Capilano Suspension Bridge

Capilano Suspension Bridge is located in a vast park in Vancouver, British Columbia, Canada. Technically, it is located on the north shore, in the city of North Vancouver, across the Burrard Inlet from the City of Vancouver.  The suspension bridge crosses the expanse of the Capilano River and canyon, and can be a bit frightening to cross. It does offer some amazing views that you can photograph or videotape.

But this site isn’t just all about the suspension bridge. The bridge is also just one of the attractions that is within the park and that is included in your ticket price.

There is a lot to see and do at the Capilano Suspension Bridge. It is considered BC’s top tourist destination.

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The Impressive Suspension Bridge

The word “Capilano” has been derived from a First Nation name, “Kia’palano”, which was not only the name of a Squamish chief, but also meant “beautiful river”. The chief lived in the region during the early part of the 1800s. The name was eventually shortened to “Capilano”, which includes the name of the river and surrounding regions.

In 1888, George Grant Mackay bought up 6000 acres of forest lands on either side of the Capilano River. He was a Scottish civil engineer and land developer. His first project was a cabin right near the canyon wall edge. He wanted a way to cross the canyon easily, so he built a footbridge made of hemp rope and cedar planks. His friends enjoyed visiting his cabin and crossing his bridge. After his death, the bridge was removed and replaced by a wire cable bridge in 1903.

Edward Mahon bought the bridge and surrounding properties in 1910. He hired his wife’s mother, Elizabeth, to manage the bridge property. He reinforced the bridge with additional cables in 1914. Elizabeth grew lonely despite her property duties, and eventually married a man, Mac MacEachran, who had a flare for promotion. He called the bridge, “The Eighth Wonder of the World”. The bridge didn’t bring in a whole lot of income, so Mac had to take other jobs.

Elizabeth passed away in 1934, so Mac purchased the bridge from Mahon in 1935. He invited the First Nations to install totem poles in the park. In 1945, the park passed to Henri Abueneau.

In 1953, Rae Mitchell purchased the lands. He tore the bridge down and rebuilt it, reinforcing the cables in 13 tons of concrete at each end. He also carved out some trails for the enjoyment of guests. The Trading Post Gift Store was established.

Nancy Stibbard, Rae Mitchell’s daughter, used to sell ice cream in the park as a child. In 1983, Nancy Stibbard purchased the bridge from her father. Her goal was to turn the park into a full-blown tourist attraction. She also owns many other resorts around BC. Her goal has been to advance tourism in BC.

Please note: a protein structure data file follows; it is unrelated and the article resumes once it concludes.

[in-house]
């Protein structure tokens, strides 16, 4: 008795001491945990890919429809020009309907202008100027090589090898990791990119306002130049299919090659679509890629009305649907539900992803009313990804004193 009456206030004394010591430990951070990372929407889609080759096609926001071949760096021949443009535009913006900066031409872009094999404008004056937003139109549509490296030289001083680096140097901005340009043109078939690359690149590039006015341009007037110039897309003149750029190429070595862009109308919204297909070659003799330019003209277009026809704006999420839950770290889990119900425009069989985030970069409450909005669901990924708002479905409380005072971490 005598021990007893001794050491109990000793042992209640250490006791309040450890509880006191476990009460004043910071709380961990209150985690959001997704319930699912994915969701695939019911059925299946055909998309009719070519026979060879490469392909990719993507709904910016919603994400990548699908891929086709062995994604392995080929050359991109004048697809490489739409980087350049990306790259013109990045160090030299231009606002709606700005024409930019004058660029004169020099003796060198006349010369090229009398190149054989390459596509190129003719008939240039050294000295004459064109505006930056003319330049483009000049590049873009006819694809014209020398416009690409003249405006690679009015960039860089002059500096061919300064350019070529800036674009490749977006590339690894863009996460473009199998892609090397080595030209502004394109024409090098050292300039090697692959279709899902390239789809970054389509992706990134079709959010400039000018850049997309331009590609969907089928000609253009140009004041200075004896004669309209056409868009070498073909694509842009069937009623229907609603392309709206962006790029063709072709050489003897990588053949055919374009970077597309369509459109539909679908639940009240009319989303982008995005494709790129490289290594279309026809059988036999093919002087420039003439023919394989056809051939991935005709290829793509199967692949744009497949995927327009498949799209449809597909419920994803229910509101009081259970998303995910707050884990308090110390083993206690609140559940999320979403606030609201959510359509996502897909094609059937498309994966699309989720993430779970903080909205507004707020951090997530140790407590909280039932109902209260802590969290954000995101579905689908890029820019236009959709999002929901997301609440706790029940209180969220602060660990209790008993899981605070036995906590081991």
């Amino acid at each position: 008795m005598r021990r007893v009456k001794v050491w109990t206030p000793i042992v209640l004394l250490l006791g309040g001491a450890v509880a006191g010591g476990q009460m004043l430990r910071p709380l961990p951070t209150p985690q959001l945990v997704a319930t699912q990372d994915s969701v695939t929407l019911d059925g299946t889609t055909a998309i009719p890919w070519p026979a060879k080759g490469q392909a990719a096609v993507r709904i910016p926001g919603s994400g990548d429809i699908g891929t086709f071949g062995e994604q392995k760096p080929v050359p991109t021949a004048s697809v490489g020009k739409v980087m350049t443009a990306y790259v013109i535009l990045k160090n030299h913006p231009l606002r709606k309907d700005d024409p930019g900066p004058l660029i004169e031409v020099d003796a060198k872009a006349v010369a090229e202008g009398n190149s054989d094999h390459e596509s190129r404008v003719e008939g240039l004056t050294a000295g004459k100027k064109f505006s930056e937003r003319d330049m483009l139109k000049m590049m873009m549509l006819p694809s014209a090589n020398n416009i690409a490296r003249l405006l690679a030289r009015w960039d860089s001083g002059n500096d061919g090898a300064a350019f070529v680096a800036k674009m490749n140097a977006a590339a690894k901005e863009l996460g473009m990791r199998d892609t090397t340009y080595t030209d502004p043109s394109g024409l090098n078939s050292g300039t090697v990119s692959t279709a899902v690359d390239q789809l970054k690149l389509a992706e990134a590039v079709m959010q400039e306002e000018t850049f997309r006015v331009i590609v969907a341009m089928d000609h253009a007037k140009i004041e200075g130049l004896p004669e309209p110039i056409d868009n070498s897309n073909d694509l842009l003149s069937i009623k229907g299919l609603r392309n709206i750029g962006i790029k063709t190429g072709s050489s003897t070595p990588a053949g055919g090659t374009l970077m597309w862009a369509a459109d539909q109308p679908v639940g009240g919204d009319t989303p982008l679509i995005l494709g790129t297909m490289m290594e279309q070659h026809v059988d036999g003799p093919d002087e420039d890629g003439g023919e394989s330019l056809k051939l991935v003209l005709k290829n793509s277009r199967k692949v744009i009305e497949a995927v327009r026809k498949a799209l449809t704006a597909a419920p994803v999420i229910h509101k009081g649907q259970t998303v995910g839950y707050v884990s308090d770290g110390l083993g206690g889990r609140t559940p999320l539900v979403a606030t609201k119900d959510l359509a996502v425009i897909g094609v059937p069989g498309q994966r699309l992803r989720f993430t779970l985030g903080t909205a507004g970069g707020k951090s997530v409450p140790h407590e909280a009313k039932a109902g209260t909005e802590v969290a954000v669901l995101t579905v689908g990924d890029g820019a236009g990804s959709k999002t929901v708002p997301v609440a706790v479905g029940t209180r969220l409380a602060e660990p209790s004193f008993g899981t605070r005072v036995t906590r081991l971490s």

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Explore the Park

There is plenty to see and do in the park. It’s recommended that you allot about three hours to your time here, longer if you wish to have a picnic. You gain entry through the main entrance where you purchase your ticket. This gives you entry to all of the attractions.

You only have to walk a few feet to see the river. The Capilano Suspension Bridge crosses the river, with many lush green evergreens and cedar tress on each side. The air is a touch humid, and smells like rainforest air.

After you have fun crossing the bridge, there is also the Treetops Adventure, and the Cliffwalk. You can also visit the Capilano River and Dam which is a few miles up the road. Entry to here is free, where the city’s water reservoir is located. There is also the Story Centre, Kia’Palano, Guidded Trous, and walking and hiking at your own pace.

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The Cliffwalk

The Cliffwalk is up in the air and above the cliffs. You walk along a series of fenced-in platforms, from tree to tree. This is an adventure for people who aren’t afraid of heights. This new activity opened in 2011 and shows you previously unexplored parts of the park. Not only is it high in the air, it’s also quite narrow. Some sections even have glass floors so you can see the canyon far below.
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Treetops Adventure

The Treetops Adventure is similar to the Cliffwalk, but it’s in the forest, not the cliffs. Each tree has a platform wrapped around it, that connects you to the next tree by a long walkway. There are seven different suspension bridges here. Some of these platforms are over 33.5 metres in the air.